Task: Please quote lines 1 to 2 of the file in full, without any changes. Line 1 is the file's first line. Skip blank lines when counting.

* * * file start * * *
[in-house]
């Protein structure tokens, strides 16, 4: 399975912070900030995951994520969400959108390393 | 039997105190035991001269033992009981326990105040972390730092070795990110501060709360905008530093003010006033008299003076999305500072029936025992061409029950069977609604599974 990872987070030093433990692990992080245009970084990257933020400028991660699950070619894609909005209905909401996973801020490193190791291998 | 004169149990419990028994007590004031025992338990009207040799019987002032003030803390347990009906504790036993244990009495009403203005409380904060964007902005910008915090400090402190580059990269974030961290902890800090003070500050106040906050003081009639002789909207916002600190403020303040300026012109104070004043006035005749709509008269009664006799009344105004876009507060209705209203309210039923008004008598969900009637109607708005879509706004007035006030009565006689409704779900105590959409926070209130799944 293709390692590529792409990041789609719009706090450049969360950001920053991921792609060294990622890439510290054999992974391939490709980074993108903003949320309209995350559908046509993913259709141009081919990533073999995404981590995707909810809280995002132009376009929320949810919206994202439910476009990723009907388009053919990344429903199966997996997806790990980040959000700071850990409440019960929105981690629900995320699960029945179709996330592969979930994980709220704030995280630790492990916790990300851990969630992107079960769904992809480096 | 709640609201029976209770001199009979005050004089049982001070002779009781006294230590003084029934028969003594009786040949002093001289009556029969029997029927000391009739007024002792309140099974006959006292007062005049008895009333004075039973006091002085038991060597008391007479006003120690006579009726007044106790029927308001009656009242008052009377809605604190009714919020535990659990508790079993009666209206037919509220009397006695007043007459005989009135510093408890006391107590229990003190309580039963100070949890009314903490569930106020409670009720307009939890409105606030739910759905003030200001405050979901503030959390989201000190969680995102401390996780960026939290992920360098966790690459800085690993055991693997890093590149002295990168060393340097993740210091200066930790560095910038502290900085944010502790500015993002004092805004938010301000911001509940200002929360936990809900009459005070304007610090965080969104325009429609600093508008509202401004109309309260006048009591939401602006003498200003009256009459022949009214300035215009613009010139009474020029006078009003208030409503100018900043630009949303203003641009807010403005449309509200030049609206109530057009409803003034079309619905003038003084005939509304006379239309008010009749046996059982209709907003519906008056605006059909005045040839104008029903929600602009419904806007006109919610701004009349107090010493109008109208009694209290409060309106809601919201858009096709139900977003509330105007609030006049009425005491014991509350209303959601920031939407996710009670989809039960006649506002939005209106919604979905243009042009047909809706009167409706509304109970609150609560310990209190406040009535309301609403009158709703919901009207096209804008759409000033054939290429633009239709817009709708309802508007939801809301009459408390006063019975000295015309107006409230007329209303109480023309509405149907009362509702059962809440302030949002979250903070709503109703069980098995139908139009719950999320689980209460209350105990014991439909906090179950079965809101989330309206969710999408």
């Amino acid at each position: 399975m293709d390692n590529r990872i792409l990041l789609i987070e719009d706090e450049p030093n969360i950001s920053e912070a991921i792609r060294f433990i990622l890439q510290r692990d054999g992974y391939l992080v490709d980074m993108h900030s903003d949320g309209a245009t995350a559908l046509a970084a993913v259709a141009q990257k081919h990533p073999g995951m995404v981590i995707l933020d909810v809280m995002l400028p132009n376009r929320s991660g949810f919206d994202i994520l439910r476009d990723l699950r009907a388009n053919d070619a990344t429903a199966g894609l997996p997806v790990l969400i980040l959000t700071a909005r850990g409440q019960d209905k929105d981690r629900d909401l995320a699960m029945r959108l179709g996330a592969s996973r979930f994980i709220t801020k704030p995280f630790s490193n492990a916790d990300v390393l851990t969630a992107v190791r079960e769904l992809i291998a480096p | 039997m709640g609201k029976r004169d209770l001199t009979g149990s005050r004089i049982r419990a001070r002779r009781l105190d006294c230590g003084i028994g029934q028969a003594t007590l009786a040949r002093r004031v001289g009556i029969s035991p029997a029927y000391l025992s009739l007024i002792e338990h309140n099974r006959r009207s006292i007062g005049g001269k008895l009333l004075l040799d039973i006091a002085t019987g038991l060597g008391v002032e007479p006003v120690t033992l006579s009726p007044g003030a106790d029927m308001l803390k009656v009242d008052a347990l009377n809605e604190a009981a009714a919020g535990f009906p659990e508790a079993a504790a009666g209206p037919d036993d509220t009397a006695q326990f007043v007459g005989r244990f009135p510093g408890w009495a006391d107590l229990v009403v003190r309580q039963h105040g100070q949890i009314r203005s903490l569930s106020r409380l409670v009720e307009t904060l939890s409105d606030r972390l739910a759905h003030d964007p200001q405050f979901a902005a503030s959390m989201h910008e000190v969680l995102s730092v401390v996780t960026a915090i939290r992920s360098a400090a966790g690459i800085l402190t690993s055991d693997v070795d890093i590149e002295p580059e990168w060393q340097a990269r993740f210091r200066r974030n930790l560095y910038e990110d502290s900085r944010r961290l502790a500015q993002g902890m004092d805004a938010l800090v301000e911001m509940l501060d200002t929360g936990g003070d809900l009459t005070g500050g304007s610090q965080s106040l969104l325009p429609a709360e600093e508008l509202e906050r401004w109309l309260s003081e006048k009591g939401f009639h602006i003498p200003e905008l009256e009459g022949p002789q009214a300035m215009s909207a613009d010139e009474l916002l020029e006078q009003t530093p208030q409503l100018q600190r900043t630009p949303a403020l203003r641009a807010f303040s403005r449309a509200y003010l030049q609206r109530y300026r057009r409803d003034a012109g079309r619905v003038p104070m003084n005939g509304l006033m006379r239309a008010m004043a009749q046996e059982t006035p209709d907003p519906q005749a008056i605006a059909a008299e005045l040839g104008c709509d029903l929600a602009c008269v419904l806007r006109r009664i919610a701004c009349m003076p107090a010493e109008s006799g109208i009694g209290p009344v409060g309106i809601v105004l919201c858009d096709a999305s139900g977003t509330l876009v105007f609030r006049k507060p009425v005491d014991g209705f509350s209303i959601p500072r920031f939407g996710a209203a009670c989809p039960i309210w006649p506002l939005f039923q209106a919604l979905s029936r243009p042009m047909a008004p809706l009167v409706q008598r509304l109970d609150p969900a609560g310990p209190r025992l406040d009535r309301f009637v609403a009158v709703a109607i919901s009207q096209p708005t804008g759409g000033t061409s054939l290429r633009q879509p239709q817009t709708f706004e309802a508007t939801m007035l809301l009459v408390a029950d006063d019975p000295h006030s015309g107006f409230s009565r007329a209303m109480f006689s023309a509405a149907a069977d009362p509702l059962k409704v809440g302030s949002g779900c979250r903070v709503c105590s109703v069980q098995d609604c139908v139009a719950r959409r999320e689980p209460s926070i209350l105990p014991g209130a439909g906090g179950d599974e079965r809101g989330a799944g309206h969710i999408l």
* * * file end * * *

[in-house]
């Protein structure tokens, strides 16, 4: 399975912070900030995951994520969400959108390393 | 039997105190035991001269033992009981326990105040972390730092070795990110501060709360905008530093003010006033008299003076999305500072029936025992061409029950069977609604599974 990872987070030093433990692990992080245009970084990257933020400028991660699950070619894609909005209905909401996973801020490193190791291998 | 004169149990419990028994007590004031025992338990009207040799019987002032003030803390347990009906504790036993244990009495009403203005409380904060964007902005910008915090400090402190580059990269974030961290902890800090003070500050106040906050003081009639002789909207916002600190403020303040300026012109104070004043006035005749709509008269009664006799009344105004876009507060209705209203309210039923008004008598969900009637109607708005879509706004007035006030009565006689409704779900105590959409926070209130799944 293709390692590529792409990041789609719009706090450049969360950001920053991921792609060294990622890439510290054999992974391939490709980074993108903003949320309209995350559908046509993913259709141009081919990533073999995404981590995707909810809280995002132009376009929320949810919206994202439910476009990723009907388009053919990344429903199966997996997806790990980040959000700071850990409440019960929105981690629900995320699960029945179709996330592969979930994980709220704030995280630790492990916790990300851990969630992107079960769904992809480096 | 709640609201029976209770001199009979005050004089049982001070002779009781006294230590003084029934028969003594009786040949002093001289009556029969029997029927000391009739007024002792309140099974006959006292007062005049008895009333004075039973006091002085038991060597008391007479006003120690006579009726007044106790029927308001009656009242008052009377809605604190009714919020535990659990508790079993009666209206037919509220009397006695007043007459005989009135510093408890006391107590229990003190309580039963100070949890009314903490569930106020409670009720307009939890409105606030739910759905003030200001405050979901503030959390989201000190969680995102401390996780960026939290992920360098966790690459800085690993055991693997890093590149002295990168060393340097993740210091200066930790560095910038502290900085944010502790500015993002004092805004938010301000911001509940200002929360936990809900009459005070304007610090965080969104325009429609600093508008509202401004109309309260006048009591939401602006003498200003009256009459022949009214300035215009613009010139009474020029006078009003208030409503100018900043630009949303203003641009807010403005449309509200030049609206109530057009409803003034079309619905003038003084005939509304006379239309008010009749046996059982209709907003519906008056605006059909005045040839104008029903929600602009419904806007006109919610701004009349107090010493109008109208009694209290409060309106809601919201858009096709139900977003509330105007609030006049009425005491014991509350209303959601920031939407996710009670989809039960006649506002939005209106919604979905243009042009047909809706009167409706509304109970609150609560310990209190406040009535309301609403009158709703919901009207096209804008759409000033054939290429633009239709817009709708309802508007939801809301009459408390006063019975000295015309107006409230007329209303109480023309509405149907009362509702059962809440302030949002979250903070709503109703069980098995139908139009719950999320689980209460209350105990014991439909906090179950079965809101989330309206969710999408």